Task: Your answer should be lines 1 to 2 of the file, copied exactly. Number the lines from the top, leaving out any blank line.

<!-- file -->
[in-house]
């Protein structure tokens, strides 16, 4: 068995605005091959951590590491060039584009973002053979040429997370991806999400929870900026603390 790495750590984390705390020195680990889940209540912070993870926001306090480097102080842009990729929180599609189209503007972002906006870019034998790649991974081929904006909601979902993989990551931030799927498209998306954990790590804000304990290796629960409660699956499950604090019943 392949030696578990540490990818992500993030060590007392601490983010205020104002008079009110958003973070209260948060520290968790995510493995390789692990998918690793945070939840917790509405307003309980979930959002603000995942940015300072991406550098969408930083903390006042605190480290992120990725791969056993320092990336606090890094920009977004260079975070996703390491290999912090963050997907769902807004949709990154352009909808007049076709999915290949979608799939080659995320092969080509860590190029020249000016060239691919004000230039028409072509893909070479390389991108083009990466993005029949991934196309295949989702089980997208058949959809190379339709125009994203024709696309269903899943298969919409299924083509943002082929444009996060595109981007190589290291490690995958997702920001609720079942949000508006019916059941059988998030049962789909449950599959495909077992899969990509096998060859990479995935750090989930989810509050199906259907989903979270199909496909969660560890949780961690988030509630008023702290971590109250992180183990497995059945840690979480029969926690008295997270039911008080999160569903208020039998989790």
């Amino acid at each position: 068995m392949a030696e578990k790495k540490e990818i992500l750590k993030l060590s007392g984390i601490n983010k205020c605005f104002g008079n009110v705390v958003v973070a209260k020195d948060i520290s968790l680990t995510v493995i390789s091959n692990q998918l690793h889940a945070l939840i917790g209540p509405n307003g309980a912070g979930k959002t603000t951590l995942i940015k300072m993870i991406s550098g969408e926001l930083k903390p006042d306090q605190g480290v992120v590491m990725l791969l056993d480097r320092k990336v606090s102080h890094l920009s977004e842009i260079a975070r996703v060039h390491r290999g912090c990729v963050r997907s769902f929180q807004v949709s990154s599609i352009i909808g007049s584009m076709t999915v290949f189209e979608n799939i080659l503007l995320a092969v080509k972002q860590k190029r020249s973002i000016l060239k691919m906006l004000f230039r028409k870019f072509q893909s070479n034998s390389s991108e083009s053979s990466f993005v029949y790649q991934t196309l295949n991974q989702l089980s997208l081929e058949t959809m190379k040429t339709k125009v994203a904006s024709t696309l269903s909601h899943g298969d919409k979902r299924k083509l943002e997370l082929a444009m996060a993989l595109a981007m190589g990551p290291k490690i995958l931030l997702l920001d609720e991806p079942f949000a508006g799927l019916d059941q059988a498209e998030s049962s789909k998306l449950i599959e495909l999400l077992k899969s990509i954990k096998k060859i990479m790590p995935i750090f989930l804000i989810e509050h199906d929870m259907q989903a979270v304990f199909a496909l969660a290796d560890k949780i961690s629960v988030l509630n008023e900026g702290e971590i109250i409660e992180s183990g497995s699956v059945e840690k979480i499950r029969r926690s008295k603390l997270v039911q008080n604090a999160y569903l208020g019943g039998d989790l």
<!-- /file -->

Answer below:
[in-house]
């Protein structure tokens, strides 16, 4: 068995605005091959951590590491060039584009973002053979040429997370991806999400929870900026603390 790495750590984390705390020195680990889940209540912070993870926001306090480097102080842009990729929180599609189209503007972002906006870019034998790649991974081929904006909601979902993989990551931030799927498209998306954990790590804000304990290796629960409660699956499950604090019943 392949030696578990540490990818992500993030060590007392601490983010205020104002008079009110958003973070209260948060520290968790995510493995390789692990998918690793945070939840917790509405307003309980979930959002603000995942940015300072991406550098969408930083903390006042605190480290992120990725791969056993320092990336606090890094920009977004260079975070996703390491290999912090963050997907769902807004949709990154352009909808007049076709999915290949979608799939080659995320092969080509860590190029020249000016060239691919004000230039028409072509893909070479390389991108083009990466993005029949991934196309295949989702089980997208058949959809190379339709125009994203024709696309269903899943298969919409299924083509943002082929444009996060595109981007190589290291490690995958997702920001609720079942949000508006019916059941059988998030049962789909449950599959495909077992899969990509096998060859990479995935750090989930989810509050199906259907989903979270199909496909969660560890949780961690988030509630008023702290971590109250992180183990497995059945840690979480029969926690008295997270039911008080999160569903208020039998989790």